Put Away the Sunscreen: Chrysler Nixes Traditional Summer Shut-Down for Some Plants

Automotive production plants frequently close during the summer to give workers time to rest, engineers time to retool or upgrade plants, and dealers time to normalize their inventories. If you’re Chrysler, however, that might not be the case: the company is keeping four plants open through the summer to keep up with rising demand.

Chrysler will keep four plants — Windsor, Ontario, Brampton, Ontario, Warren, Michigan, and Toledo (North), Ohio — closed for the standard two weeks, while keeping six others open for at least one of two weeks. Both the Sterling Heights, Michigan and Saltillo, Mexico complexes will be open for one week, while the Detroit, Michigan (Jefferson North), Belvidere, Illinois, Toluca, Mexico, and Toledo (Supplier Park), Ohio plants will stay open.

There are a few reasons why Chrysler’s eliminating the traditional shutdown. In the case of the Belvidere, Illinois plant, it’ll need to work at full strength this summer to coincide with the debut of the 2013 Dodge Dart, which goes on sale in the U.S. this summer.

For the other plants that will stay open, the task is simple: keep making cars as fast as consumers will purchase them. Sales of Chrysler Group products were up 26 percent last year and 33 percent so far in 2012, so inventories of many products are dwindling.

Inventories of the Jeep Grand Cherokee and Dodge Durango — both products of the Jefferson North facility — may have been between 53 and 58 days at the beginning of last month, but that’s in the face of very high sales. The Grand Cherokee was up 51 percent in 2011, and the new-for-2011 Durango sold some 51,697 units last year. The same can be said of the Toledo Supplier Park plant in Ohio, as Jeep Wrangler sales were up 30 percent last year and 31 percent thus far in 2012. The Wrangler currently has a 70-day supply, which is roughly the industry average.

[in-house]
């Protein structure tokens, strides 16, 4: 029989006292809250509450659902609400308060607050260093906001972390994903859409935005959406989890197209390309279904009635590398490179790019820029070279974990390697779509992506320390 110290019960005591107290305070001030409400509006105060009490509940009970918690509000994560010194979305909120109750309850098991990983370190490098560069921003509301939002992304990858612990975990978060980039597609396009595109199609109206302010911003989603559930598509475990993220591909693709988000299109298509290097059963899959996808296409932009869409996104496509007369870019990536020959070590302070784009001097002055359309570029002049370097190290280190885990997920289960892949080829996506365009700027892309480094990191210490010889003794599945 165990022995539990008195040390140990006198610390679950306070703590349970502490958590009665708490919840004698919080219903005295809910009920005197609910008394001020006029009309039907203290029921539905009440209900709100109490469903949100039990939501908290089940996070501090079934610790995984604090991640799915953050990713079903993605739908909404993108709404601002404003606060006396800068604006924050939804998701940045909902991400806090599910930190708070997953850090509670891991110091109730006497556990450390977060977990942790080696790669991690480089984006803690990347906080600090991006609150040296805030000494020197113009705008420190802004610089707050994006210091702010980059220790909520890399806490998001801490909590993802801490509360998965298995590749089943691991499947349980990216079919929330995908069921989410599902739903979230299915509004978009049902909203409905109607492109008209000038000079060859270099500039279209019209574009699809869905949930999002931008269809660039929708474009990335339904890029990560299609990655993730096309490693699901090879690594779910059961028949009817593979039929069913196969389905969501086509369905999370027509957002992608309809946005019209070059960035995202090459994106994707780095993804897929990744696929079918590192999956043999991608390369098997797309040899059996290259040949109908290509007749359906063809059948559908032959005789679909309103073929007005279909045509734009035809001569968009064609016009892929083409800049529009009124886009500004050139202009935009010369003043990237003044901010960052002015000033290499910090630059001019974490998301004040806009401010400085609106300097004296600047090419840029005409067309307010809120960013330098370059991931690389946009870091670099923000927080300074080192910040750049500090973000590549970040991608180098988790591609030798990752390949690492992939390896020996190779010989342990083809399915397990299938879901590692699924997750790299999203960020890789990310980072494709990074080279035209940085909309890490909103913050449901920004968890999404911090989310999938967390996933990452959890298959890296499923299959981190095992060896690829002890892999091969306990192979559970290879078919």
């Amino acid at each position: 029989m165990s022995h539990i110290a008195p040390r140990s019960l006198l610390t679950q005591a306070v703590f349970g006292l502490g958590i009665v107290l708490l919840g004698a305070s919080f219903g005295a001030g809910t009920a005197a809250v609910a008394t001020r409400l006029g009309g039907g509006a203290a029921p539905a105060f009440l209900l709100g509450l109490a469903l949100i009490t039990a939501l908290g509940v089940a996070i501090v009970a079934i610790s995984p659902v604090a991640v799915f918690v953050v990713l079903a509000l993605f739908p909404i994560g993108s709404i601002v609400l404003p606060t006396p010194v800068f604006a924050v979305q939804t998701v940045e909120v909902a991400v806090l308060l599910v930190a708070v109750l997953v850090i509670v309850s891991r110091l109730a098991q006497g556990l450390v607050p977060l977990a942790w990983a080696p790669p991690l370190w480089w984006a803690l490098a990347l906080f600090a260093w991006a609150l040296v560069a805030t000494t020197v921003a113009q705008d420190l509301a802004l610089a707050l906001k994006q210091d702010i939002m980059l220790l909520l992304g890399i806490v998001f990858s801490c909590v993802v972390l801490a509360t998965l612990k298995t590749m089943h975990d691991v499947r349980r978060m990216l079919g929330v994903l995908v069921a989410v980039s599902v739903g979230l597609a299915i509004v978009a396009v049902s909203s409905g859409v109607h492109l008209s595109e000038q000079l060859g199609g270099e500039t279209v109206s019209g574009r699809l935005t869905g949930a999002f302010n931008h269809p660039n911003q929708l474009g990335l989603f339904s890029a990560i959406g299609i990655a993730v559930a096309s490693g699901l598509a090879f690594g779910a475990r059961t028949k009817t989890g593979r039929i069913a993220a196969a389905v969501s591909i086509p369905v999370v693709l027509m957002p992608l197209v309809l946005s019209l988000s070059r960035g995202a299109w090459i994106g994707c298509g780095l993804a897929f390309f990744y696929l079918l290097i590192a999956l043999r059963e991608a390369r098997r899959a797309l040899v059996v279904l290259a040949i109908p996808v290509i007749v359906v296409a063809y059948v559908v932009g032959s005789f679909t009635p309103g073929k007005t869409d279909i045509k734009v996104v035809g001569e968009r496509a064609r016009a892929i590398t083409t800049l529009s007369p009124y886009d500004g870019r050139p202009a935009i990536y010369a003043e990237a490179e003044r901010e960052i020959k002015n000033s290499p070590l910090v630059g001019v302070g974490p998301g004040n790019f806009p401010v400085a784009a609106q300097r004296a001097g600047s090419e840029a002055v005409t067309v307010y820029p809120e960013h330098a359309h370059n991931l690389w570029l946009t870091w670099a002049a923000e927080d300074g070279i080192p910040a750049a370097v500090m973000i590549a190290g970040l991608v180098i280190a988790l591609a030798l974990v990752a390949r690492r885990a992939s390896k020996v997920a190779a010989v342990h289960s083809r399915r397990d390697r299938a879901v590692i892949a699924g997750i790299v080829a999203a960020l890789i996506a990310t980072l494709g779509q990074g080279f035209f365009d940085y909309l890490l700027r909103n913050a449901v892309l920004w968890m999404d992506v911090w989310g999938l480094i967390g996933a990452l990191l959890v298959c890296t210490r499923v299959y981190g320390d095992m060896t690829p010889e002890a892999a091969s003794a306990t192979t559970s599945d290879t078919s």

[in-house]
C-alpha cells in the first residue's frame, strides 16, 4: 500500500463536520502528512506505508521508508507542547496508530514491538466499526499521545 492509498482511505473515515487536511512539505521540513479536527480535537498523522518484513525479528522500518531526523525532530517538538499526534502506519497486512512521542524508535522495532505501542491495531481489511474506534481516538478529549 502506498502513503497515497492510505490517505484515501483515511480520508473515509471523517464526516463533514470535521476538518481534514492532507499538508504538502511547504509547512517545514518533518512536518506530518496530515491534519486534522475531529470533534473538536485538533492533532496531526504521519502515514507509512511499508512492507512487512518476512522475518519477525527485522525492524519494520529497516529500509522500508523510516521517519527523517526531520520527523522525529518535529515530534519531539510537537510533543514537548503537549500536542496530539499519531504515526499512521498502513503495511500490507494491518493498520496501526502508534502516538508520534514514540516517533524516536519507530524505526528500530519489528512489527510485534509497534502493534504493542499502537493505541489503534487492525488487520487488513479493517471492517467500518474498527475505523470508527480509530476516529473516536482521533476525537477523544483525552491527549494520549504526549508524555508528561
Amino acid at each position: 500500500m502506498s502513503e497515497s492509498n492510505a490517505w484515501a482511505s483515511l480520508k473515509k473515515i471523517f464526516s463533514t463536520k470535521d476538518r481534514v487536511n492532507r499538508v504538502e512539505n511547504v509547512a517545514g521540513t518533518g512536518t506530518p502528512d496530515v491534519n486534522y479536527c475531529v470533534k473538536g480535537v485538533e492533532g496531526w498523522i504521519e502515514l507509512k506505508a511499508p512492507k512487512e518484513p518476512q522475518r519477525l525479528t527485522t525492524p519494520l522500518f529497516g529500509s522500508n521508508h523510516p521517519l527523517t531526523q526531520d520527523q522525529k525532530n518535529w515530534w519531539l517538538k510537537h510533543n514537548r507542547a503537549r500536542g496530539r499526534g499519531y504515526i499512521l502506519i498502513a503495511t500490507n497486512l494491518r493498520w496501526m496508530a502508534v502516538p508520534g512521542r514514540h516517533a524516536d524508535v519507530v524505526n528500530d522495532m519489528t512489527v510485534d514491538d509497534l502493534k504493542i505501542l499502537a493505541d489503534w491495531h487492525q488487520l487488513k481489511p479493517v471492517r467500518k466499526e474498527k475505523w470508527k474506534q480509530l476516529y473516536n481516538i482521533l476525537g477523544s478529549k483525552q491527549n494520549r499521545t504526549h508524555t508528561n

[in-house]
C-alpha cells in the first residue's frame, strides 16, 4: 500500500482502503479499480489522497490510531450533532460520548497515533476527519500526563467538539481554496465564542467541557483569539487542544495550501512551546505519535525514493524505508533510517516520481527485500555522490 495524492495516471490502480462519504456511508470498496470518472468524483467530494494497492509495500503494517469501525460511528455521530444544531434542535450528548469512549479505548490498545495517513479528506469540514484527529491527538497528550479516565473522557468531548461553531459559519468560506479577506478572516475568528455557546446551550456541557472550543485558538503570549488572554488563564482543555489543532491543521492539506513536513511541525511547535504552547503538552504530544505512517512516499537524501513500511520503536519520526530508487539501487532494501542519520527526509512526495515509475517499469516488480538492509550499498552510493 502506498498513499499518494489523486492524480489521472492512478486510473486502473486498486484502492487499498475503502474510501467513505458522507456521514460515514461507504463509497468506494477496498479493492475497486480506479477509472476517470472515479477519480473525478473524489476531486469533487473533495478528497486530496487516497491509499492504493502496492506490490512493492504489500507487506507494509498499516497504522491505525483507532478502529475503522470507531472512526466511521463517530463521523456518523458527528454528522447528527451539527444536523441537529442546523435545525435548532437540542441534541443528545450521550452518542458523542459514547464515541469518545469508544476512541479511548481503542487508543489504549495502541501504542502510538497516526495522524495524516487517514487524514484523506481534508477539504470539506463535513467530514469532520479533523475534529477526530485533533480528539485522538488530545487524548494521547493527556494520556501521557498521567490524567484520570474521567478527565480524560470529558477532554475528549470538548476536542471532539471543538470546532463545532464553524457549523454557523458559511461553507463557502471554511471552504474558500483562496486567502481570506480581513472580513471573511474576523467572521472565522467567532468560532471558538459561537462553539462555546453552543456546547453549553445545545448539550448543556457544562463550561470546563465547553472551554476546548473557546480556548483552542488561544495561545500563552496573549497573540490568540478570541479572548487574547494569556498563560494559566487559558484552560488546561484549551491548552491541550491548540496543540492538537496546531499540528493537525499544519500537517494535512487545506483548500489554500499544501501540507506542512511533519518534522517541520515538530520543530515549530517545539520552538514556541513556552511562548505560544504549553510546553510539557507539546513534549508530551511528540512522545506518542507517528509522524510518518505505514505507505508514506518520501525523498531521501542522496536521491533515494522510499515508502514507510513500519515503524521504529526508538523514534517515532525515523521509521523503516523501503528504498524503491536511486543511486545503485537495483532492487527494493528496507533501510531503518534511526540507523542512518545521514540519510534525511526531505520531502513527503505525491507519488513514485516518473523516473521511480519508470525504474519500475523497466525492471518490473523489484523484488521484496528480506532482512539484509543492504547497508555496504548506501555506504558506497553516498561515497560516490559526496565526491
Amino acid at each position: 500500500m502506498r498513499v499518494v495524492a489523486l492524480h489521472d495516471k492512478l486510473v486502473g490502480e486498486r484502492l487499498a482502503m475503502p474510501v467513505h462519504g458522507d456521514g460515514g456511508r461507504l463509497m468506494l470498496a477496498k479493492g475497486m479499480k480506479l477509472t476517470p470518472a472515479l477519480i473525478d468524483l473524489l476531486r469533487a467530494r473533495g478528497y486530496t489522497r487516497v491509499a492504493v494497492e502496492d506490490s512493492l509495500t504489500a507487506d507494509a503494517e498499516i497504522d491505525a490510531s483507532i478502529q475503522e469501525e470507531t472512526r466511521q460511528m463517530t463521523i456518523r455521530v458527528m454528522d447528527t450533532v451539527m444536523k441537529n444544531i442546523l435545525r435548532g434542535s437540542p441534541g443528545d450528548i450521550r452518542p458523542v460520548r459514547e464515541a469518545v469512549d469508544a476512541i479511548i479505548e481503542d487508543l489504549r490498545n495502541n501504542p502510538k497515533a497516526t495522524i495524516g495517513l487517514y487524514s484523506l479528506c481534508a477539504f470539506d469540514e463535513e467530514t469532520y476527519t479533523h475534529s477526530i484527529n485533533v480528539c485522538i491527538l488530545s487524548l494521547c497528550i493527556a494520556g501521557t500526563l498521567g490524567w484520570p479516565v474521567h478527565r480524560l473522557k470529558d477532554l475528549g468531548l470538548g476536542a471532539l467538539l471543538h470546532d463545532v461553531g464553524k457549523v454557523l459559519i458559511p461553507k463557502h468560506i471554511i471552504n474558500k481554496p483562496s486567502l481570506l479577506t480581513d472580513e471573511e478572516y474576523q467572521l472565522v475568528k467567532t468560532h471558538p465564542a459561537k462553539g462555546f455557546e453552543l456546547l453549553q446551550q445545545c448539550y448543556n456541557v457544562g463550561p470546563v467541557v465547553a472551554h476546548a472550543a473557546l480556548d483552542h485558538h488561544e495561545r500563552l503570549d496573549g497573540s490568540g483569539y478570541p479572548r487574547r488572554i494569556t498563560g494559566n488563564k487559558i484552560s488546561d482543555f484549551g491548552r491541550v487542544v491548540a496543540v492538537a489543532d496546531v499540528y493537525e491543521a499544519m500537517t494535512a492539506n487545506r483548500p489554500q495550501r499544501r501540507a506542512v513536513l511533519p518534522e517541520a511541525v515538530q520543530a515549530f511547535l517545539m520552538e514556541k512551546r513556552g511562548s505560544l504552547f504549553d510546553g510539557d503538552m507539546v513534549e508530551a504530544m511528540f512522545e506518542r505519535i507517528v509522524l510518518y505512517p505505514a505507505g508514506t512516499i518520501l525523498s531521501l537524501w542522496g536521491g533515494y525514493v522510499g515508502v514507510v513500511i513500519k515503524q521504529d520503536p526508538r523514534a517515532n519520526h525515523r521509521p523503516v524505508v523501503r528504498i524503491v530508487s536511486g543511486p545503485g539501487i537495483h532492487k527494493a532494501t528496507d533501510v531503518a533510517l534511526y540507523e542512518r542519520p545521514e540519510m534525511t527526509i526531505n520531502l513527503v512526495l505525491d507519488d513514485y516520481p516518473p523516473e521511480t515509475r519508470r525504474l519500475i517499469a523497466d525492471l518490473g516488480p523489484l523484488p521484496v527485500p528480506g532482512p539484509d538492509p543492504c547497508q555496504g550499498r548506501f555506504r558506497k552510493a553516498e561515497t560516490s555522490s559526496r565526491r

With Fiat 500 sales steadily rising, inventories are steadily shrinking. Fiat currently has a 71-day supply of the 500, down from the infamous half-year level it reached last year. The Dodge Journey, which is produced at the same plant complex in Toluca, Mexico, presently holds a 51-day supply. Toluca assembly lines, therefore, will not shut down this summer.

Supplies of the Chrysler 200 and Dodge Avenger, meanwhile, are the lowest of the Chrysler Group’s products: 38 and 28 days, respectively. The plant responsible for building both lines – located in Sterling Heights, Michigan — will open for one week and close the week of June 25th.

As for Chrysler’s Canadian plants, a last-minute change in summer shutdown scheduling would be against CAW-Chrysler Group collective bargaining agreement. The contract stipulates not only that Canadian plants have two-week shutdowns every summer, but also that Chrysler must notify the plants of when the shutdowns will occur by the end of March. CAW representatives say they were not approached by Chrysler to change this, so production of the Chrysler 300 and Town and Country, Dodge Charger, Challenger, and Grand Caravan, and Ram Cargo Van will stop for two weeks this July.

Sources: Chrysler, Automotive News (Subscription required)

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